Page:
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Dark Factory: The robotics revolution is changing what machines can do. Where do humans fit in?

Discussion in 'Business Models, Niches, Industries' started by vinylawesome, Nov 11, 2017.

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  1. vinylawesome
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    vinylawesome Silver Contributor Read Millionaire Fastlane I've Read UNSCRIPTED Speedway Pass

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    A.
    “As technology is making the work faster, more efficient, and more environmentally sound, the products are being created with far fewer workers. “Companies are obviously not sending out press releases saying, ‘We’re not hiring more people,’ but that’s what I hear on the street,” Kirkbride said. There are automated assembly lines, and robotic arms lifting tabletops that were once hauled by men.”

    [​IMG]


    B.
    Automation has also increased the amount of manufacturing in the United States, by making it more efficient. The most immediate way that it makes manufacturing more efficient, of course, is by requiring fewer workers. Still, when manufacturing that has been sent overseas comes back, it brings some jobs back, too, even if they are not the same complement of jobs, and not in their old numbers. Last year, for the first time in decades, the number of Americans employed in manufacturing increased—more jobs returned or were created than left—and automation-enabled “reshoring” is a big reason for that.”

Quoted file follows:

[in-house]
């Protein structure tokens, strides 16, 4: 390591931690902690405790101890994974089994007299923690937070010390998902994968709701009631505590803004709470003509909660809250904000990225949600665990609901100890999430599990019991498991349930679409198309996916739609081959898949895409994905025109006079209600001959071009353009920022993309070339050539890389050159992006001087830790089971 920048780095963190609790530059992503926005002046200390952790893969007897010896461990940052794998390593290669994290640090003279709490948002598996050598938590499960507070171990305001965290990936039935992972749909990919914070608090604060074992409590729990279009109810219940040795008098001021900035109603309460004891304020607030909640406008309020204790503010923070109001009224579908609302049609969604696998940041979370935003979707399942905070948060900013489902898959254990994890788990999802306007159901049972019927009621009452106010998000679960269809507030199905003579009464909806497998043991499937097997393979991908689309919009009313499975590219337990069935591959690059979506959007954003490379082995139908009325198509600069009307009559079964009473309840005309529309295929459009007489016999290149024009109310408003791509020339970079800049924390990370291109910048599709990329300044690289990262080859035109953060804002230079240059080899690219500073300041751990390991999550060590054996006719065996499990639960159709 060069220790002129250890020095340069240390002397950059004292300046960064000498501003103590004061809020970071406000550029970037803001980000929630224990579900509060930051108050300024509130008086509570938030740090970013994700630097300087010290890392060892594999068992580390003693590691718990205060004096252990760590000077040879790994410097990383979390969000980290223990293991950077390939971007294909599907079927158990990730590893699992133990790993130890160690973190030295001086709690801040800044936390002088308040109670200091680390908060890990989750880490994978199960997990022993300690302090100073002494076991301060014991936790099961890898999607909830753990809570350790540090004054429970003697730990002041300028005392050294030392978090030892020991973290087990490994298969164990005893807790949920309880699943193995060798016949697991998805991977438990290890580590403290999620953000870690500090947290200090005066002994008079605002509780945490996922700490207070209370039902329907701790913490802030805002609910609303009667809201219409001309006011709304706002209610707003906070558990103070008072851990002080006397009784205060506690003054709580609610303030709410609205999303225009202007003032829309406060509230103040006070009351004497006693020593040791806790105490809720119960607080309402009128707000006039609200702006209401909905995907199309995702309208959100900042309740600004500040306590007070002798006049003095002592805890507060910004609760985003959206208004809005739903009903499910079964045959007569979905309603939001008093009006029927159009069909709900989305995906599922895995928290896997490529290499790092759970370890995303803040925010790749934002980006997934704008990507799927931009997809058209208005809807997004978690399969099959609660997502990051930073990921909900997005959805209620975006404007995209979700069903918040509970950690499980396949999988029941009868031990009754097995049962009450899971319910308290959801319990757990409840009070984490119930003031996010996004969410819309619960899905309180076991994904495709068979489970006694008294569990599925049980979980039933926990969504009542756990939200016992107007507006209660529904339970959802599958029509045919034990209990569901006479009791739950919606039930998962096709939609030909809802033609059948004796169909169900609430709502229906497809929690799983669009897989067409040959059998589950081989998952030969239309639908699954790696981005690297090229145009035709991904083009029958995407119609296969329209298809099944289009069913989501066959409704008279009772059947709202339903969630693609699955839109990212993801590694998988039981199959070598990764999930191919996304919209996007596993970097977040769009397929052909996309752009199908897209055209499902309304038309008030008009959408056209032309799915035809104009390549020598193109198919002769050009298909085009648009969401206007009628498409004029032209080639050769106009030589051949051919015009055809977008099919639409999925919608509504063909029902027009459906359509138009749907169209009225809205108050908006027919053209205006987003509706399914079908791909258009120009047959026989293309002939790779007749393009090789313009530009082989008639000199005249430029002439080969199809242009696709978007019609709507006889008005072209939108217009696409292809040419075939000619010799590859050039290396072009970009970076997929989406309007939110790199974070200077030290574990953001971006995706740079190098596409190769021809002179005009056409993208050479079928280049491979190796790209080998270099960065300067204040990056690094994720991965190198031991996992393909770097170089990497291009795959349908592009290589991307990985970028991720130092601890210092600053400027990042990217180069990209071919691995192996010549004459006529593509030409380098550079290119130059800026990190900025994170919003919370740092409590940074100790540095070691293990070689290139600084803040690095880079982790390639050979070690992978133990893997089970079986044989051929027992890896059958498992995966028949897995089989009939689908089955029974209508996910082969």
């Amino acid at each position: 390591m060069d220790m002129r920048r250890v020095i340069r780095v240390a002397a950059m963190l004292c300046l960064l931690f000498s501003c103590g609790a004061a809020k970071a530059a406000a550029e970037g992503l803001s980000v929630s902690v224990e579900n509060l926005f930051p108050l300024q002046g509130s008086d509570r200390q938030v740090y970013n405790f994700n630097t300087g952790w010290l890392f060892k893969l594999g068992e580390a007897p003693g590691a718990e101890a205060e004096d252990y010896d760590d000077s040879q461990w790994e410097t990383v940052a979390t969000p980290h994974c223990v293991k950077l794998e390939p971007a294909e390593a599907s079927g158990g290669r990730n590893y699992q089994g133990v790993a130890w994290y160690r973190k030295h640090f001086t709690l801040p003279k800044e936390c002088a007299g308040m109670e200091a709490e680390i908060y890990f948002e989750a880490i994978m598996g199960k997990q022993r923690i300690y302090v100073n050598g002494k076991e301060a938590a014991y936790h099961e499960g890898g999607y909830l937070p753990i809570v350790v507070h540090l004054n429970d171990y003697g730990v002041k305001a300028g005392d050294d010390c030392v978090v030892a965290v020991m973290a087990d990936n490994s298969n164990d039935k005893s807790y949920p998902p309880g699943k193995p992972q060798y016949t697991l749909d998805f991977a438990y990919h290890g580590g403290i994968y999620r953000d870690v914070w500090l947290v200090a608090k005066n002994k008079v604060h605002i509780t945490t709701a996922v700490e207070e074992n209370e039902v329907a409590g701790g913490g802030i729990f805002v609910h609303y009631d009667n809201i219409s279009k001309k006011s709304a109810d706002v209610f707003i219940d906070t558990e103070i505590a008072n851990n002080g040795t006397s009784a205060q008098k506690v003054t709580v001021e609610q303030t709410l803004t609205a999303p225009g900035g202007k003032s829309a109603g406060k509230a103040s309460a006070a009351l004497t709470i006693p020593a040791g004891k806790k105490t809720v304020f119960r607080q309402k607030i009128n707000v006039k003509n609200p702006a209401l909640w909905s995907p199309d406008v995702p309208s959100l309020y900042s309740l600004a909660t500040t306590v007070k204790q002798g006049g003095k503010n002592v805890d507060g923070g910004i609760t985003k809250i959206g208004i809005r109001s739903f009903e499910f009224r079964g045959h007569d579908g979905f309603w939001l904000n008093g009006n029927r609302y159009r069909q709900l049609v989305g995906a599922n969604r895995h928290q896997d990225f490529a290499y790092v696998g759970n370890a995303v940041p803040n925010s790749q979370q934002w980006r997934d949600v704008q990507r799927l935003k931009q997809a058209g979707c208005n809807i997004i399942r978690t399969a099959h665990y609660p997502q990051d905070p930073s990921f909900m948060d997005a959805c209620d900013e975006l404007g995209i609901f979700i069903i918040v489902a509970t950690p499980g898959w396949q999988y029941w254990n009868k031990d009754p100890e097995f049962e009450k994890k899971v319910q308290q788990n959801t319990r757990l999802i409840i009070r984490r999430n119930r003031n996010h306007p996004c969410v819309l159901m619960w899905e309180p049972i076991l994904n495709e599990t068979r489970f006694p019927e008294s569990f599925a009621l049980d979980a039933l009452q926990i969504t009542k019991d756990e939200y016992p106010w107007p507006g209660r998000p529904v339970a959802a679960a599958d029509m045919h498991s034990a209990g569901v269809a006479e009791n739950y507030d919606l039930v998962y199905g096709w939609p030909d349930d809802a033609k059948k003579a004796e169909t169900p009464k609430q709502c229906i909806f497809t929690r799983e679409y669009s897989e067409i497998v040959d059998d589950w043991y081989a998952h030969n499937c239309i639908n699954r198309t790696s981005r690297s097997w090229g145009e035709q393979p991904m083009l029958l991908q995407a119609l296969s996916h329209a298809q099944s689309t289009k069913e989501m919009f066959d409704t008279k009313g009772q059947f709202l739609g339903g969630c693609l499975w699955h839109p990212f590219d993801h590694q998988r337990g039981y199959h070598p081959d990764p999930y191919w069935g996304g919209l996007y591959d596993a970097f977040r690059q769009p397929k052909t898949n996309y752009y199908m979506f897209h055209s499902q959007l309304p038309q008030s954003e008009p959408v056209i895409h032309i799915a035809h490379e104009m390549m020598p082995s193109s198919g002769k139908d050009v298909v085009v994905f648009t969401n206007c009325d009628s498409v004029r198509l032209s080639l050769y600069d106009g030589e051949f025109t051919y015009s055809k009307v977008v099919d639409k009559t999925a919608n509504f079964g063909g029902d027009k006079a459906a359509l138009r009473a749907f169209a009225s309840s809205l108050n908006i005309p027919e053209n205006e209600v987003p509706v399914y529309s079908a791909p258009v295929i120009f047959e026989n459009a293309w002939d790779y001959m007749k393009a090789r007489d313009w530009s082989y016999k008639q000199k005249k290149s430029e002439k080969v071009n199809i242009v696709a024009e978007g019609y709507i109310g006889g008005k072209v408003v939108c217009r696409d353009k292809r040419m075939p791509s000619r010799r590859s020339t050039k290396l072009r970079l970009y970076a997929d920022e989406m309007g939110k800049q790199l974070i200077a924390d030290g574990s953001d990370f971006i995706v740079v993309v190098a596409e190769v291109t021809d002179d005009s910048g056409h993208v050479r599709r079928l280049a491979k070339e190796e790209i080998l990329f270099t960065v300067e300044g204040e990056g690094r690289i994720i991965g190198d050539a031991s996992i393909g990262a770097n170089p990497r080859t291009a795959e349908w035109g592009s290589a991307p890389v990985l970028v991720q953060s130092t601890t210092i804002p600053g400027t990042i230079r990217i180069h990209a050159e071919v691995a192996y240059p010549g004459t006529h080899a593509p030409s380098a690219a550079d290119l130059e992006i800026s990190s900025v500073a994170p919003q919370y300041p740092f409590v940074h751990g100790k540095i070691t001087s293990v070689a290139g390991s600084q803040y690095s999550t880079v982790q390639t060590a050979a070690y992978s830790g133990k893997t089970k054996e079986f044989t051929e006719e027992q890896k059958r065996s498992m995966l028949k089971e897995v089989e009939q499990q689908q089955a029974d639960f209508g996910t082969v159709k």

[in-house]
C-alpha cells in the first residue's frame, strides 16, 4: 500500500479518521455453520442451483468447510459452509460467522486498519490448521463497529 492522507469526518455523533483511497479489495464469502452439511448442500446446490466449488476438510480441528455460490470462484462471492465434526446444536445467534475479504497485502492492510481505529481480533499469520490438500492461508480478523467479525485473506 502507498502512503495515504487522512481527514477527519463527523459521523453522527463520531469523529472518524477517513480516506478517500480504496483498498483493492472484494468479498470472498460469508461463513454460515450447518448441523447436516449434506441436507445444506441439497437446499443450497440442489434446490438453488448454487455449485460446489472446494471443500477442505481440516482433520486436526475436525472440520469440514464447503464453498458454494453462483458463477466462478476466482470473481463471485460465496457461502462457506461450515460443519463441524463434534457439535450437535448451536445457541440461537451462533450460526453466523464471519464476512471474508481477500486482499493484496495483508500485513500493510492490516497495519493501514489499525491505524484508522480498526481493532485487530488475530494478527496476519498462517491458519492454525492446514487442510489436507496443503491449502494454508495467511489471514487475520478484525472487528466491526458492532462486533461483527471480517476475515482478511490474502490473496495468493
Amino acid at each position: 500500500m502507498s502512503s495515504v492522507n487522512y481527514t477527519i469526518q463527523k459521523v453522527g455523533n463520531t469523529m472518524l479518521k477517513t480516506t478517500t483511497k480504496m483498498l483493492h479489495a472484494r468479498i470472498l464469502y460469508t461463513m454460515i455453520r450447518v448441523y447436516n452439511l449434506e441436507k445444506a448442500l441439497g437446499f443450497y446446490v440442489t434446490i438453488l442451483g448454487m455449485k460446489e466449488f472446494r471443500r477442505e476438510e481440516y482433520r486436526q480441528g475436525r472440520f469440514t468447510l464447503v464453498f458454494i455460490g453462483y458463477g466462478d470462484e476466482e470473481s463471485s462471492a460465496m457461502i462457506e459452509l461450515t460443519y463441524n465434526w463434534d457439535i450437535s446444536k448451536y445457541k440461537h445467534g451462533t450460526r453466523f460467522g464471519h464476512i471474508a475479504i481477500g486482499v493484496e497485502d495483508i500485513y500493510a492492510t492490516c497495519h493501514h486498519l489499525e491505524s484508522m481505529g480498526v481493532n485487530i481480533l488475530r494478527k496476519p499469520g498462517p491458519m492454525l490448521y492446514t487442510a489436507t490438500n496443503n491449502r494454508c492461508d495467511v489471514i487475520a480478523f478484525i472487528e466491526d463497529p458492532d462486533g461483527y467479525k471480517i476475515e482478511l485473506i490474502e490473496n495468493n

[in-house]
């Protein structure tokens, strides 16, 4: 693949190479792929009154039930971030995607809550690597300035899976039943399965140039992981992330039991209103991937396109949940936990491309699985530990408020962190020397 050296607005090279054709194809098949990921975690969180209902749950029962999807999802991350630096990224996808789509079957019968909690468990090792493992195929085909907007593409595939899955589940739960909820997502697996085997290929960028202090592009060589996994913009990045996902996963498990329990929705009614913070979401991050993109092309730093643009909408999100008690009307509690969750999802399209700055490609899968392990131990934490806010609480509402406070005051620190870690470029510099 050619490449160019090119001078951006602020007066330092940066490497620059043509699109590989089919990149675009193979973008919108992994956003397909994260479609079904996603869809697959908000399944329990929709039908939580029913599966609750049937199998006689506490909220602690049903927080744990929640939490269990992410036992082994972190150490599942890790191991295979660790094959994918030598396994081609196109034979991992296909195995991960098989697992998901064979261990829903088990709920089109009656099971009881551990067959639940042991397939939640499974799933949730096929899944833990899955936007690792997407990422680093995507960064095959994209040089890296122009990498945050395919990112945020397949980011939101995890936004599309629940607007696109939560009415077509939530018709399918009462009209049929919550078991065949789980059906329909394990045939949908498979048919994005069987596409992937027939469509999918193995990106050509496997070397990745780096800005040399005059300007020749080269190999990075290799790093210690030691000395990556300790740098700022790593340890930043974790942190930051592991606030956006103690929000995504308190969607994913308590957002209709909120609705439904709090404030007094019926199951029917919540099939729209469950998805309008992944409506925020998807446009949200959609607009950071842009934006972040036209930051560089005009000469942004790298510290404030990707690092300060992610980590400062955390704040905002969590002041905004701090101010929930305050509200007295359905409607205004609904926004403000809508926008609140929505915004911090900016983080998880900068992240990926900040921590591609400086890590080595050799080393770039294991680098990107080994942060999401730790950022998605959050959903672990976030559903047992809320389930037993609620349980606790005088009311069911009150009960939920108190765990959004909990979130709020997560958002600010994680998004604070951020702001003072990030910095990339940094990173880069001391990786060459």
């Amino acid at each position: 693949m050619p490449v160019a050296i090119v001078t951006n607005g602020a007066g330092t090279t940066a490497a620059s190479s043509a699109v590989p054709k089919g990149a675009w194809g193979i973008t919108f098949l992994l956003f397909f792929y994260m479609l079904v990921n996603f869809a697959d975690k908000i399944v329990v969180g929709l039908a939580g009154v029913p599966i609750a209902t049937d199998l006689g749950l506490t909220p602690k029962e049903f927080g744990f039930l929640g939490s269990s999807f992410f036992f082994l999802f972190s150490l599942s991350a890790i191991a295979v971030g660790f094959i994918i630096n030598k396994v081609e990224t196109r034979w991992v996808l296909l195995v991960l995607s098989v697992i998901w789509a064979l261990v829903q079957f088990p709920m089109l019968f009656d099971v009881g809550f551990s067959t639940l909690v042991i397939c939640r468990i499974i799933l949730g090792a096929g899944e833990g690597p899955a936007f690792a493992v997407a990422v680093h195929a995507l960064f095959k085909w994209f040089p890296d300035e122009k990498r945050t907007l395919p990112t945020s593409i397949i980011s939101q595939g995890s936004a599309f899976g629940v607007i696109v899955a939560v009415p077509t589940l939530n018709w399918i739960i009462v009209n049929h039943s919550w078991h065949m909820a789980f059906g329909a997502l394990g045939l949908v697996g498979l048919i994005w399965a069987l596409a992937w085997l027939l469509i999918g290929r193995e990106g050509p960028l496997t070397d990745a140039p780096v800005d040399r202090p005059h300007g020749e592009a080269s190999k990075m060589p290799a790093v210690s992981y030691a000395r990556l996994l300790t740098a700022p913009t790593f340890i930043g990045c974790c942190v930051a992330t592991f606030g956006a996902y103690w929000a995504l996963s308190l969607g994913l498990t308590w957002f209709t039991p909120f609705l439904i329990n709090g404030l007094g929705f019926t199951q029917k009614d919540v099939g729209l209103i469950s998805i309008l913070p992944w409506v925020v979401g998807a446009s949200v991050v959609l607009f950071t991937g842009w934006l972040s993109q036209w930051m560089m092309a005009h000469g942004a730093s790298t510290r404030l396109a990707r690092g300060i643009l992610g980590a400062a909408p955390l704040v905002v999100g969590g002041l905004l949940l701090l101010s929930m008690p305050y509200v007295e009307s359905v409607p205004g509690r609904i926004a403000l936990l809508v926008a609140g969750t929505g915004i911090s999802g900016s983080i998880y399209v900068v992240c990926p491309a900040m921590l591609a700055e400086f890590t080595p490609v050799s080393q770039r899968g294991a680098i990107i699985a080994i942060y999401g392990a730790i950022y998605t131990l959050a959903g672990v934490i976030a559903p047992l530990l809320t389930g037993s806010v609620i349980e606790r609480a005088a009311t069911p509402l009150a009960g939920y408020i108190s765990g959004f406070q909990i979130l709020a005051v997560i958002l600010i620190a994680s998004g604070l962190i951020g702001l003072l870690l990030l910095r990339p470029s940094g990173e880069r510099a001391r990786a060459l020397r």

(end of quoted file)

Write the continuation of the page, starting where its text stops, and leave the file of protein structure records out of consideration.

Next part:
C.
    ““Blueberries,” Tellex said quietly, leaning against the window. “That’s my goal. People aren’t going to pay us to take petals off of daisies. But they will pay us to pick blueberries.” She looked down at the table and the bare daisy stem. “Did it just pick all of these? In order? This is awesome. This is not something I’ve ever seen a robot do. And that’s cool. And now we’ve figured some things out, as a result of doing this.”

    Harvesting fruit and other produce, which involves hours under the hot sun, is the kind of job that Americans are increasingly reluctant to do and that often goes to low-paid immigrant labor. Yet the implications extend beyond agriculture. A robot that could efficiently pick blueberries could probably do a lot of things that are currently the exclusive province of human beings. Potentially, it could advance on a frontier challenge of industrial robotics—not only picking a wallet out of a bin but riffling through it and pulling out a credit card.

    “I usually like to ask the question: How can this help make society better?” Tellex said. “What is something that people do now that robots might do?””


    [​IMG]
    D.
    “A Deutsche Bank research report estimated that Amazon could save twenty-two million dollars a year by introducing the Kiva machines in a single warehouse; the savings company-wide could reach into the billions. With such a powerful incentive, Amazon is on a quest to acquire or develop systems that can replace human pickers. When, in June, it announced plans to buy the Whole Foods supermarket chain, speculation quickly spread that the company intended to automate the grocer’s food-distribution centers as well as its stores.”

    E.